By Mike Steffanos
Game 19: Cubs 8 - Mets 1
It would be redundant to enumerate the offensive shortcomings from yesterday afternoon's poor performance against the Cubs. In their 19 games played do far this season the Mets have scored 88 runs for an average of 4.6 per game. Not too bad, but if you take away the first 3 games against the Marlins, they have scored 64 runs in 16 games, dropping the average to 4 runs a game. Other than the opening series and a game here or there, the runs just haven't been coming easy.
Nelson Figueroa wasn't great yesterday, but he battled through 5 innings and kept the Mets in the game. You'd like to think that when your fifth starter goes 5 innings and allows 3 runs, you have a chance to win that game. The way the Mets have been scoring runs in the early going, though, a 3-run deficit looks like a mighty big hill to climb.
Let's look past this disappointing game to the long term implications of what we've seen so far. The return of Moises Alou, perhaps by this weekend, should improve the Mets lineup to a point. The problems of this offense, however, run much deeper than what one fragile 41-year-old can solve.
Some of the problems are fixable. Carlos Beltran is a streaky hitter who is due a hot streak. Although he has slowed down some the last two days, Jose Reyes looks more confident and ready to contribute.
Some problems may prove unfixable given the current composition of the roster. With firm belief that Beltran will get it together, I can't say the same for the other Carlos. I can see Delgado hitting better than he is right now, but with his SLG % only 42 points higher than Luis Castillo's, he can pick it up quite a bit and still not justify a spot in this lineup.
Actually, my biggest fear with Delgado is not that he will continue to suck quite as bad as he's done so far, but that he will show just enough positive to put off the Mets coming up with an alternative. Without a return to the form of two years ago, a Mets offense with Carlos Delgado in the middle of it is far from elite.
While I like the Mets pitching staff better this season than last, they are not an elite staff, either. I could easily see this season progressing in the way that 2007 did -- no long winning streaks, no huge losing streaks, with the end result of a club that is the very definition of a .500 team. Given the highest payroll in the NL, that could earn Omar Minaya a pink slip.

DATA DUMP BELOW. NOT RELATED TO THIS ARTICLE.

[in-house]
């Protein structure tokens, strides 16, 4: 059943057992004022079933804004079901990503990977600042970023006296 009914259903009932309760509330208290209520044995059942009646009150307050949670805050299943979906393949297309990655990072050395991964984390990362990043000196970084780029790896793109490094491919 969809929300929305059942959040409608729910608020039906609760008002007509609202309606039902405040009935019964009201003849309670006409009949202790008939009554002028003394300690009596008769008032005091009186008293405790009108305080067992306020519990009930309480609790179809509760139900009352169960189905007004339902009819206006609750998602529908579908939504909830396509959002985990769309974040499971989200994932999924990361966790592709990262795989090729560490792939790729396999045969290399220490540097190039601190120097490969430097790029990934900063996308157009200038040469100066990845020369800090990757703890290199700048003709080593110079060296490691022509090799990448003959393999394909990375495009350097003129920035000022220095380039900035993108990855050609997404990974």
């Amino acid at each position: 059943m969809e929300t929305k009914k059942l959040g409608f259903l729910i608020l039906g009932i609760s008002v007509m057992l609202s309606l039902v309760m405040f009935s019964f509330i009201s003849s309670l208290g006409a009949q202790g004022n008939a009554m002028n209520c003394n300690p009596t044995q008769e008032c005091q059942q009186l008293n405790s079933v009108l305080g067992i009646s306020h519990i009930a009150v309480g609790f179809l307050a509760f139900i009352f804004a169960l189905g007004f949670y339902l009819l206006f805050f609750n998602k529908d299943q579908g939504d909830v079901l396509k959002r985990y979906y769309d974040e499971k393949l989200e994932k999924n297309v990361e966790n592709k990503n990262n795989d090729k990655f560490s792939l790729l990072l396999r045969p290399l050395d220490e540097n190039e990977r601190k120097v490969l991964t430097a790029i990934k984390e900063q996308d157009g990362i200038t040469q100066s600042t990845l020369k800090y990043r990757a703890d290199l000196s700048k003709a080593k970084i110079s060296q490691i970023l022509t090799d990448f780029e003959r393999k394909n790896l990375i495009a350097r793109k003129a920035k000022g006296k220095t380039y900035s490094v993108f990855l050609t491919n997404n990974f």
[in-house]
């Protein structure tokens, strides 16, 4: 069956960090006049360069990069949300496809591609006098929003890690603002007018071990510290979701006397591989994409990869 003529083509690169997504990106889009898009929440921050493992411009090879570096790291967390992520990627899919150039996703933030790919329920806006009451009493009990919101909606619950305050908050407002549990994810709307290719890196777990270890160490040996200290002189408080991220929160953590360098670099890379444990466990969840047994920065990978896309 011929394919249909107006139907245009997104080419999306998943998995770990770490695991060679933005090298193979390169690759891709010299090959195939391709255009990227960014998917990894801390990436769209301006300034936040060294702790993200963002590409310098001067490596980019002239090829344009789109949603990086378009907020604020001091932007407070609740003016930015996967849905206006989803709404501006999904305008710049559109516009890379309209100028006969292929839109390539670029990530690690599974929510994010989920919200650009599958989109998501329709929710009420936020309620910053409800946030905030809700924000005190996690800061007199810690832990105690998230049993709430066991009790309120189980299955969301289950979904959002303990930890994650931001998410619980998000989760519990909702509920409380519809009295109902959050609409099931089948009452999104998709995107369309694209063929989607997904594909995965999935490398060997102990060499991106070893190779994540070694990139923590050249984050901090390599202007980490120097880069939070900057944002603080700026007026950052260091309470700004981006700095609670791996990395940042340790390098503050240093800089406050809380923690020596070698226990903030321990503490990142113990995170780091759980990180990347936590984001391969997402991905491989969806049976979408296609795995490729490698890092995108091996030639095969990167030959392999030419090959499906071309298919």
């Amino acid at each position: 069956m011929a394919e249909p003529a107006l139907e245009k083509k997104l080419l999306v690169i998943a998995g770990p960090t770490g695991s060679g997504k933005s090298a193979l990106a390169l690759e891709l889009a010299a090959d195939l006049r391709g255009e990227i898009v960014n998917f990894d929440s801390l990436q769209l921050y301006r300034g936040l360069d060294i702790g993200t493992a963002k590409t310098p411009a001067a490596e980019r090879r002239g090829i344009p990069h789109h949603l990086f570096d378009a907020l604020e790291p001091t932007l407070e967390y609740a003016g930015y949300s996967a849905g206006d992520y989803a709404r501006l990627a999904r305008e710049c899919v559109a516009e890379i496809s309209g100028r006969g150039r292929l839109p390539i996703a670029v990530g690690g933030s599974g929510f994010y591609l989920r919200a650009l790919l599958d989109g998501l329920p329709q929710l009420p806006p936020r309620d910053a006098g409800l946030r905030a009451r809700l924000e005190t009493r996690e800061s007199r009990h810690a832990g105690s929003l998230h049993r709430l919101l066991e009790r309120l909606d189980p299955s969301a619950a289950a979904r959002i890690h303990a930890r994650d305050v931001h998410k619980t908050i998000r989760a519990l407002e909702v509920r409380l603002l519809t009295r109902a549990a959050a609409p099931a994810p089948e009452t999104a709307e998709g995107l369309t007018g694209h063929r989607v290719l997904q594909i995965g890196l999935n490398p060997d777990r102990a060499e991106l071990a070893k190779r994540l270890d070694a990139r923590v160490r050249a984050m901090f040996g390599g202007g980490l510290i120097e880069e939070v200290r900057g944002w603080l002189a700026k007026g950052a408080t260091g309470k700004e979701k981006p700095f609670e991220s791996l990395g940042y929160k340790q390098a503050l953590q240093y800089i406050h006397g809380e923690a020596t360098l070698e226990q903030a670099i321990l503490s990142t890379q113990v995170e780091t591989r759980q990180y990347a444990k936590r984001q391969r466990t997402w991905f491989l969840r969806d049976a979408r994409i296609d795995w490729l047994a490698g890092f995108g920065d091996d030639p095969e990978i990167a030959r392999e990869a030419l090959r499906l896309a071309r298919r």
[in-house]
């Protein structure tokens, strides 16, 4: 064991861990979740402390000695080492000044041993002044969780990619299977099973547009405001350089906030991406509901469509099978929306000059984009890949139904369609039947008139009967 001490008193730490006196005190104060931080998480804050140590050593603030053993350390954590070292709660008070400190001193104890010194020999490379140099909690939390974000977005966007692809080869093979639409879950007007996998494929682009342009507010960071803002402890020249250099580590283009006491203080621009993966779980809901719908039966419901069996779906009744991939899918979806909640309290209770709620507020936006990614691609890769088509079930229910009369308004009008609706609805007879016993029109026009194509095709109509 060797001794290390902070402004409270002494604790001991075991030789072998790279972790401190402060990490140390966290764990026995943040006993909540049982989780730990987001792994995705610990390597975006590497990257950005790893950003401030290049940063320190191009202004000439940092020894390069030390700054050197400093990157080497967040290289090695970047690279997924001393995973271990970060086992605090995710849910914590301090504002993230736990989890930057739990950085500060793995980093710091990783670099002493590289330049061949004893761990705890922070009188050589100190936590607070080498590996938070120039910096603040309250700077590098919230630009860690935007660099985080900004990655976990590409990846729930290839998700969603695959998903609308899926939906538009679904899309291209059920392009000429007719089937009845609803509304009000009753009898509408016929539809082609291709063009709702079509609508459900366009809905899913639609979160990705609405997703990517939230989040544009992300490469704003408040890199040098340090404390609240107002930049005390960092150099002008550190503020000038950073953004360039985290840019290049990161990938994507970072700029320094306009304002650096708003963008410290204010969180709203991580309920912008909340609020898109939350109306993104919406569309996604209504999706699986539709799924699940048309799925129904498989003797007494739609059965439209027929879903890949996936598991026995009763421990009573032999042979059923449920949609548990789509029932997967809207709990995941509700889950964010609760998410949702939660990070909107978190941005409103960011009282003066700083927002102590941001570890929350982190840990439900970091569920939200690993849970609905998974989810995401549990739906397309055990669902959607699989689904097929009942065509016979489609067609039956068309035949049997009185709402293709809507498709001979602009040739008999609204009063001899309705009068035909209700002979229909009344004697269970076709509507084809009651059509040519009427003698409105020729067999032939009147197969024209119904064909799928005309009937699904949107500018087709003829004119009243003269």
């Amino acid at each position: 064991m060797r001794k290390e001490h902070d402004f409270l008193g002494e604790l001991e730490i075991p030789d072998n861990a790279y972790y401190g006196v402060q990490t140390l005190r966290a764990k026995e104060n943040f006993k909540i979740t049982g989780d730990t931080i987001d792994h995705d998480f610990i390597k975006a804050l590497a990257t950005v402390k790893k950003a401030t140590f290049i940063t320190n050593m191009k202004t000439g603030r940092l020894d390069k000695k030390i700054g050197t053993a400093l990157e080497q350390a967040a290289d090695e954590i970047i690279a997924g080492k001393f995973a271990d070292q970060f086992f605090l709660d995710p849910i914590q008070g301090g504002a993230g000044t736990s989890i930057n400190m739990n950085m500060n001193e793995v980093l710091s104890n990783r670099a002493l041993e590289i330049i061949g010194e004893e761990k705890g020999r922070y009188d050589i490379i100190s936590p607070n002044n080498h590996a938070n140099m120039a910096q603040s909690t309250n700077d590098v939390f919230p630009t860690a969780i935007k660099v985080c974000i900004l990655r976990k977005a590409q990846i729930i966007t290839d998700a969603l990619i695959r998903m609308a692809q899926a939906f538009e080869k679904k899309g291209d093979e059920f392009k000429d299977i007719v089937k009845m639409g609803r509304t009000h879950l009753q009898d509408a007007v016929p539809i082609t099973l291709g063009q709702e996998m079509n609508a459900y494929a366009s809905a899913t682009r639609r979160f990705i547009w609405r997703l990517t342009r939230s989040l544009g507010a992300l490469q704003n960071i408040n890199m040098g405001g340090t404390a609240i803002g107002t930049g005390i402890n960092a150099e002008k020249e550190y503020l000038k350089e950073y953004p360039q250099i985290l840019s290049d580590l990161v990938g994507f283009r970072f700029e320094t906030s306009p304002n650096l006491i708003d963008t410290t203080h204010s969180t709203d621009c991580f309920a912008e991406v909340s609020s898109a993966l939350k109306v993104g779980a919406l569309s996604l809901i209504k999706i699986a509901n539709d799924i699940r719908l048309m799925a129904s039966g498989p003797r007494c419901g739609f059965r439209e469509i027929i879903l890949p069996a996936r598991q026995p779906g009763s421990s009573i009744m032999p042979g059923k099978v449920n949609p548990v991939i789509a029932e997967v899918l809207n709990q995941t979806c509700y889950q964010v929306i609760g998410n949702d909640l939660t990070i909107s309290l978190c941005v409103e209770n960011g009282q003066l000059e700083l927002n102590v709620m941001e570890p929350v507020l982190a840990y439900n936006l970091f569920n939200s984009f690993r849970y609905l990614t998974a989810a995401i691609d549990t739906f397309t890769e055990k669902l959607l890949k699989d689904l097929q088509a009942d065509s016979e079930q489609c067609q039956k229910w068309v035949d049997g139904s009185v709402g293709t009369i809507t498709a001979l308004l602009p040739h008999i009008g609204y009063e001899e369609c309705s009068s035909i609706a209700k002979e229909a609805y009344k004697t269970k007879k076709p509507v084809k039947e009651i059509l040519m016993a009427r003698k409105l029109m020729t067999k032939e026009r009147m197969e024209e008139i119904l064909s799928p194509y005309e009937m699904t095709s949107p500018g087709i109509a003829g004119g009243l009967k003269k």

Minaya is taking a lot of criticism now, some of it certainly justified, some not. On one hand, I can't really fault Omar for the Delgado trade from 2 years ago, which gave the Mets an elite offense for the 2006 season. I don't think it was reasonable to expect Delgado's skills to degrade as quickly as they have seem to over the past 2 seasons.
On the other hand, signing Luis Castillo to a 4-year deal was a bad move. Even if Castillo rounds back into form he is still a limited player whose best years are far behind him. On a team that struggles for power, the slap-hitting Castillo was really bad signing. I'd be curious to know who, if anyone, was really bidding for Castillo's services hard enough to warrant the Mets handing him a 4-year contract. I suspect that Omar was bidding against himself.
Castillo seems to be a number eight hitter now. Two years ago Jose Valentin provided 18 HR and 62 RBI in less than 400 AB, primarily batting eighth. When you look for what has changed in the Mets offense from 2 years ago, that is as significant as Delgado's decline.
Maybe Delgado will rediscover enough of his old stroke to kick the Mets offense up a notch. Perhaps Moises Alou will avoid the serious injuries the rest of the way and provide the dependable mid-order bat he gave the Mets in limited duty last year. Mets fans would be ecstatic to see that play out.
If, on the other hand, things continue as they are right now, some tough and decisive actions may be required for this team to compete. It will be interesting to see if Minaya and his front office are up to that task.